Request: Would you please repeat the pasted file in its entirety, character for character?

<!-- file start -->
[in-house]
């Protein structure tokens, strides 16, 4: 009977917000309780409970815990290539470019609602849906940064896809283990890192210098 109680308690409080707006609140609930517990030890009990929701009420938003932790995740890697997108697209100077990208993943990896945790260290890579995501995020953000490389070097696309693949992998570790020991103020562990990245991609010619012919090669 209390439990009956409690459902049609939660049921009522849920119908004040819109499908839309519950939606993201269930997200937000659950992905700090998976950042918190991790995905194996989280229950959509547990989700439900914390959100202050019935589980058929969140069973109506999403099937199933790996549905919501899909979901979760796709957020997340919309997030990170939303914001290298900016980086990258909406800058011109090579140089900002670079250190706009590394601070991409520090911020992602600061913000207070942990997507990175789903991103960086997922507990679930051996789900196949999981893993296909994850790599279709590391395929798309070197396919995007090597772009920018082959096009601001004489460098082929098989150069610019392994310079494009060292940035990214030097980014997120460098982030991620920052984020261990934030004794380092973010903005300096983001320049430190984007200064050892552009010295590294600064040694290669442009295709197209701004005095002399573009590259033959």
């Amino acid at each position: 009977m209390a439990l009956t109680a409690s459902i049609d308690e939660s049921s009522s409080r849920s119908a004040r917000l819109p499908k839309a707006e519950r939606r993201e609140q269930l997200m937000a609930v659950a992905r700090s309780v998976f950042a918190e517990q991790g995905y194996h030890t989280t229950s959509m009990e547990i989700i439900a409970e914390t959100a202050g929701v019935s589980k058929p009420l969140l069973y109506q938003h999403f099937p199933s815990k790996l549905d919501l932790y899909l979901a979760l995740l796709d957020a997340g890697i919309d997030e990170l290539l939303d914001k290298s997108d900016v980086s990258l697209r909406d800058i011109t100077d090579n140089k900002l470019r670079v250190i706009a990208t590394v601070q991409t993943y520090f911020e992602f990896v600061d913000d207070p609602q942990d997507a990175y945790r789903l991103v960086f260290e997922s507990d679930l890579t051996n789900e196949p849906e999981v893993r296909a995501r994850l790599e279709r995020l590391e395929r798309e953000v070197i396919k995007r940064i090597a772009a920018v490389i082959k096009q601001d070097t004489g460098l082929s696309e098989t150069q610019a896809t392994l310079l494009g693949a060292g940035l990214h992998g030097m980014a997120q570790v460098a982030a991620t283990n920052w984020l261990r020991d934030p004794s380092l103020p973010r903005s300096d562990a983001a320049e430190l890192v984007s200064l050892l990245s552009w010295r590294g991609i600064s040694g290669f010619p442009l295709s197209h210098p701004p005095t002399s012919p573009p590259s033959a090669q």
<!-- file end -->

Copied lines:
[in-house]
């Protein structure tokens, strides 16, 4: 009977917000309780409970815990290539470019609602849906940064896809283990890192210098 109680308690409080707006609140609930517990030890009990929701009420938003932790995740890697997108697209100077990208993943990896945790260290890579995501995020953000490389070097696309693949992998570790020991103020562990990245991609010619012919090669 209390439990009956409690459902049609939660049921009522849920119908004040819109499908839309519950939606993201269930997200937000659950992905700090998976950042918190991790995905194996989280229950959509547990989700439900914390959100202050019935589980058929969140069973109506999403099937199933790996549905919501899909979901979760796709957020997340919309997030990170939303914001290298900016980086990258909406800058011109090579140089900002670079250190706009590394601070991409520090911020992602600061913000207070942990997507990175789903991103960086997922507990679930051996789900196949999981893993296909994850790599279709590391395929798309070197396919995007090597772009920018082959096009601001004489460098082929098989150069610019392994310079494009060292940035990214030097980014997120460098982030991620920052984020261990934030004794380092973010903005300096983001320049430190984007200064050892552009010295590294600064040694290669442009295709197209701004005095002399573009590259033959």
């Amino acid at each position: 009977m209390a439990l009956t109680a409690s459902i049609d308690e939660s049921s009522s409080r849920s119908a004040r917000l819109p499908k839309a707006e519950r939606r993201e609140q269930l997200m937000a609930v659950a992905r700090s309780v998976f950042a918190e517990q991790g995905y194996h030890t989280t229950s959509m009990e547990i989700i439900a409970e914390t959100a202050g929701v019935s589980k058929p009420l969140l069973y109506q938003h999403f099937p199933s815990k790996l549905d919501l932790y899909l979901a979760l995740l796709d957020a997340g890697i919309d997030e990170l290539l939303d914001k290298s997108d900016v980086s990258l697209r909406d800058i011109t100077d090579n140089k900002l470019r670079v250190i706009a990208t590394v601070q991409t993943y520090f911020e992602f990896v600061d913000d207070p609602q942990d997507a990175y945790r789903l991103v960086f260290e997922s507990d679930l890579t051996n789900e196949p849906e999981v893993r296909a995501r994850l790599e279709r995020l590391e395929r798309e953000v070197i396919k995007r940064i090597a772009a920018v490389i082959k096009q601001d070097t004489g460098l082929s696309e098989t150069q610019a896809t392994l310079l494009g693949a060292g940035l990214h992998g030097m980014a997120q570790v460098a982030a991620t283990n920052w984020l261990r020991d934030p004794s380092l103020p973010r903005s300096d562990a983001a320049e430190l890192v984007s200064l050892l990245s552009w010295r590294g991609i600064s040694g290669f010619p442009l295709s197209h210098p701004p005095t002399s012919p573009p590259s033959a090669q």